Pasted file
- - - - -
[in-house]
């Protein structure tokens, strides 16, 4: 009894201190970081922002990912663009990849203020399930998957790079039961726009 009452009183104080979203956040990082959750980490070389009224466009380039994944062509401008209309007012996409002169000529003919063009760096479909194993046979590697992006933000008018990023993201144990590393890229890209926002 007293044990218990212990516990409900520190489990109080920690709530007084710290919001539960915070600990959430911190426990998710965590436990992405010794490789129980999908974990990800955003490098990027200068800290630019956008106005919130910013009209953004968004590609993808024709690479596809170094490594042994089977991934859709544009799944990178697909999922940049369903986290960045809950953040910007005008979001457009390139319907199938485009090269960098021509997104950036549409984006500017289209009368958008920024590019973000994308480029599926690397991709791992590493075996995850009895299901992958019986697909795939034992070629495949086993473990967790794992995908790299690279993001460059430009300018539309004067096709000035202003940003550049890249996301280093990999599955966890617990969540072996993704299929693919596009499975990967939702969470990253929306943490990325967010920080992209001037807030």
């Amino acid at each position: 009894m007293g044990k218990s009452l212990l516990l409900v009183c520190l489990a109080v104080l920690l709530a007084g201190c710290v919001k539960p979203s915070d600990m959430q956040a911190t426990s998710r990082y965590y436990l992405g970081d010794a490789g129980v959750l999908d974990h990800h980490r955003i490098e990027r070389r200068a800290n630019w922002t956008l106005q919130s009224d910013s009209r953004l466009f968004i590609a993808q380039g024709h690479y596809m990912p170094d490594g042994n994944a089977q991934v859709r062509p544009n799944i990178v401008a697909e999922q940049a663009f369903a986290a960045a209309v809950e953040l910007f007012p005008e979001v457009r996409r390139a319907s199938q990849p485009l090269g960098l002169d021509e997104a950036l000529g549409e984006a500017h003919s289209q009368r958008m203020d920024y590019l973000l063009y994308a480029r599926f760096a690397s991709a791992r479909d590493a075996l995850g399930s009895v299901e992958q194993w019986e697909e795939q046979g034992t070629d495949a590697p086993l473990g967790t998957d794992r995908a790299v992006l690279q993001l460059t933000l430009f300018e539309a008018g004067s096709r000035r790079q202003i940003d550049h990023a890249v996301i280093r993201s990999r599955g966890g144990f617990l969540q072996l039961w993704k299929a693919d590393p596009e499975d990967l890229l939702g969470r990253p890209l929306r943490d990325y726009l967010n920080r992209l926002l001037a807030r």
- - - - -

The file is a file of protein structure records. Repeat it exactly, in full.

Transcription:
[in-house]
């Protein structure tokens, strides 16, 4: 009894201190970081922002990912663009990849203020399930998957790079039961726009 009452009183104080979203956040990082959750980490070389009224466009380039994944062509401008209309007012996409002169000529003919063009760096479909194993046979590697992006933000008018990023993201144990590393890229890209926002 007293044990218990212990516990409900520190489990109080920690709530007084710290919001539960915070600990959430911190426990998710965590436990992405010794490789129980999908974990990800955003490098990027200068800290630019956008106005919130910013009209953004968004590609993808024709690479596809170094490594042994089977991934859709544009799944990178697909999922940049369903986290960045809950953040910007005008979001457009390139319907199938485009090269960098021509997104950036549409984006500017289209009368958008920024590019973000994308480029599926690397991709791992590493075996995850009895299901992958019986697909795939034992070629495949086993473990967790794992995908790299690279993001460059430009300018539309004067096709000035202003940003550049890249996301280093990999599955966890617990969540072996993704299929693919596009499975990967939702969470990253929306943490990325967010920080992209001037807030």
């Amino acid at each position: 009894m007293g044990k218990s009452l212990l516990l409900v009183c520190l489990a109080v104080l920690l709530a007084g201190c710290v919001k539960p979203s915070d600990m959430q956040a911190t426990s998710r990082y965590y436990l992405g970081d010794a490789g129980v959750l999908d974990h990800h980490r955003i490098e990027r070389r200068a800290n630019w922002t956008l106005q919130s009224d910013s009209r953004l466009f968004i590609a993808q380039g024709h690479y596809m990912p170094d490594g042994n994944a089977q991934v859709r062509p544009n799944i990178v401008a697909e999922q940049a663009f369903a986290a960045a209309v809950e953040l910007f007012p005008e979001v457009r996409r390139a319907s199938q990849p485009l090269g960098l002169d021509e997104a950036l000529g549409e984006a500017h003919s289209q009368r958008m203020d920024y590019l973000l063009y994308a480029r599926f760096a690397s991709a791992r479909d590493a075996l995850g399930s009895v299901e992958q194993w019986e697909e795939q046979g034992t070629d495949a590697p086993l473990g967790t998957d794992r995908a790299v992006l690279q993001l460059t933000l430009f300018e539309a008018g004067s096709r000035r790079q202003i940003d550049h990023a890249v996301i280093r993201s990999r599955g966890g144990f617990l969540q072996l039961w993704k299929a693919d590393p596009e499975d990967l890229l939702g969470r990253p890209l929306r943490d990325y726009l967010n920080r992209l926002l001037a807030r």